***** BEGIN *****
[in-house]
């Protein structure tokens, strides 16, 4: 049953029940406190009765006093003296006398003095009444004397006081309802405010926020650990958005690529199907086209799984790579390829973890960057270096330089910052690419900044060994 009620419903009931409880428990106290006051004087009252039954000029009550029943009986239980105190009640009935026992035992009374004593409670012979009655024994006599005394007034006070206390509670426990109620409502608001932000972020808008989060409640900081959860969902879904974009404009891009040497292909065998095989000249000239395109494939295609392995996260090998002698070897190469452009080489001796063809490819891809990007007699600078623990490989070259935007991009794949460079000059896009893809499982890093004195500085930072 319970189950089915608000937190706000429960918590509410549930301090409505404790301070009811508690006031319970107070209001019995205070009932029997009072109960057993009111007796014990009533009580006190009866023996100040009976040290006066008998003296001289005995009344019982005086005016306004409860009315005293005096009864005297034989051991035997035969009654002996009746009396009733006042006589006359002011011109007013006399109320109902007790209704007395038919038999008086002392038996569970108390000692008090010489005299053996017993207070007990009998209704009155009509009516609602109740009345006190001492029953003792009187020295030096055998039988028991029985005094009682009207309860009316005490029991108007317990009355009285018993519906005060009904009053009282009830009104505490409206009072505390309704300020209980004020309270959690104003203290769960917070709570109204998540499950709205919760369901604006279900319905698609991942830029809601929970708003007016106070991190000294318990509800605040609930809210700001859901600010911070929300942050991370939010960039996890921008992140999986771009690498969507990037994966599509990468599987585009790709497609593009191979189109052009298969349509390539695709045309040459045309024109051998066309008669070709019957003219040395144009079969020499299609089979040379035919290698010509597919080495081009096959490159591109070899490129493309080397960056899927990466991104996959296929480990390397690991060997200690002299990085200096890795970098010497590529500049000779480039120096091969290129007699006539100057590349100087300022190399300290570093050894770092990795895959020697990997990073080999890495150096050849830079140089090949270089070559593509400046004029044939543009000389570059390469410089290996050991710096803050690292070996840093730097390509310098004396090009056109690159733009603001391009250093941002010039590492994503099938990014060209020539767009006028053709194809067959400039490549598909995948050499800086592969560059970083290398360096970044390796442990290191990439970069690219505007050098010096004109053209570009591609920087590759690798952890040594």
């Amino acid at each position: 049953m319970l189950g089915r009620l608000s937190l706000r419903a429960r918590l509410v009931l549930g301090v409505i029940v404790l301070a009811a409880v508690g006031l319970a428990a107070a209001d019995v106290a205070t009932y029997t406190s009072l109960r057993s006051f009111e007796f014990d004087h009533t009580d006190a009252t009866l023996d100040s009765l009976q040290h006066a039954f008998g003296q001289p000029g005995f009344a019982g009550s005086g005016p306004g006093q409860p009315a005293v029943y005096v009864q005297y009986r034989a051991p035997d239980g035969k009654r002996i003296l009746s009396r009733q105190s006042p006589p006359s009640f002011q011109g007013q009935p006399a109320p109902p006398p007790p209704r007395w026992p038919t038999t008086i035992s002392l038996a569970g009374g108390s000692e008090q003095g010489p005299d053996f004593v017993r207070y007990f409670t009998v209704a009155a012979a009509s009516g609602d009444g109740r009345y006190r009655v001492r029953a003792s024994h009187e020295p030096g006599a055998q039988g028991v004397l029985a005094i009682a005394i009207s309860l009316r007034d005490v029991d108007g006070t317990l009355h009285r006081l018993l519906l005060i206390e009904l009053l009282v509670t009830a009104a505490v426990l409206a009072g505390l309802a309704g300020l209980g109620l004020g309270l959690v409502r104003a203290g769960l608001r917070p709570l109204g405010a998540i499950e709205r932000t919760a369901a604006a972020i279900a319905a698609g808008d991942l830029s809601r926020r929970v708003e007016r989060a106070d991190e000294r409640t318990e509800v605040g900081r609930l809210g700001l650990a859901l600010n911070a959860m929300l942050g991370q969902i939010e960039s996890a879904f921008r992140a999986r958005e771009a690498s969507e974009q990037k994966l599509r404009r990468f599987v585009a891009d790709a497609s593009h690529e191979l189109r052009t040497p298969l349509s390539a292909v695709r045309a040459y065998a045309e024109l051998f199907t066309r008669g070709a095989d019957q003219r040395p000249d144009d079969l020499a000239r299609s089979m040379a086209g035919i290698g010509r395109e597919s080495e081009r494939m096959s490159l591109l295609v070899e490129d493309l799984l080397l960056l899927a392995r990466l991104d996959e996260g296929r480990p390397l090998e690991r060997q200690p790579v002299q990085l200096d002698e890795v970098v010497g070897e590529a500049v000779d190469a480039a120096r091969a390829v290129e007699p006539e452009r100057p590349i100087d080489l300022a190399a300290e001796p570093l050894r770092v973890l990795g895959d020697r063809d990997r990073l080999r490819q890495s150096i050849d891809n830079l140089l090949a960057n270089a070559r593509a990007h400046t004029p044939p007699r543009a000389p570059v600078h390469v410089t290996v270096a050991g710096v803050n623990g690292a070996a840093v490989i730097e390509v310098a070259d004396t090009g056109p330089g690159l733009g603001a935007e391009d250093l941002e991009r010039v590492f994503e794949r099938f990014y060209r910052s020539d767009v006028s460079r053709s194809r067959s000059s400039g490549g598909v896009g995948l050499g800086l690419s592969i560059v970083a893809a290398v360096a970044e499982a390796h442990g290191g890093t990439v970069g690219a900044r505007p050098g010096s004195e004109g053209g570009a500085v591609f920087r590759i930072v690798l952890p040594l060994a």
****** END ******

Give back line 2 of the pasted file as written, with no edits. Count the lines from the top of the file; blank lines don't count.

């Protein structure tokens, strides 16, 4: 049953029940406190009765006093003296006398003095009444004397006081309802405010926020650990958005690529199907086209799984790579390829973890960057270096330089910052690419900044060994 009620419903009931409880428990106290006051004087009252039954000029009550029943009986239980105190009640009935026992035992009374004593409670012979009655024994006599005394007034006070206390509670426990109620409502608001932000972020808008989060409640900081959860969902879904974009404009891009040497292909065998095989000249000239395109494939295609392995996260090998002698070897190469452009080489001796063809490819891809990007007699600078623990490989070259935007991009794949460079000059896009893809499982890093004195500085930072 319970189950089915608000937190706000429960918590509410549930301090409505404790301070009811508690006031319970107070209001019995205070009932029997009072109960057993009111007796014990009533009580006190009866023996100040009976040290006066008998003296001289005995009344019982005086005016306004409860009315005293005096009864005297034989051991035997035969009654002996009746009396009733006042006589006359002011011109007013006399109320109902007790209704007395038919038999008086002392038996569970108390000692008090010489005299053996017993207070007990009998209704009155009509009516609602109740009345006190001492029953003792009187020295030096055998039988028991029985005094009682009207309860009316005490029991108007317990009355009285018993519906005060009904009053009282009830009104505490409206009072505390309704300020209980004020309270959690104003203290769960917070709570109204998540499950709205919760369901604006279900319905698609991942830029809601929970708003007016106070991190000294318990509800605040609930809210700001859901600010911070929300942050991370939010960039996890921008992140999986771009690498969507990037994966599509990468599987585009790709497609593009191979189109052009298969349509390539695709045309040459045309024109051998066309008669070709019957003219040395144009079969020499299609089979040379035919290698010509597919080495081009096959490159591109070899490129493309080397960056899927990466991104996959296929480990390397690991060997200690002299990085200096890795970098010497590529500049000779480039120096091969290129007699006539100057590349100087300022190399300290570093050894770092990795895959020697990997990073080999890495150096050849830079140089090949270089070559593509400046004029044939543009000389570059390469410089290996050991710096803050690292070996840093730097390509310098004396090009056109690159733009603001391009250093941002010039590492994503099938990014060209020539767009006028053709194809067959400039490549598909995948050499800086592969560059970083290398360096970044390796442990290191990439970069690219505007050098010096004109053209570009591609920087590759690798952890040594």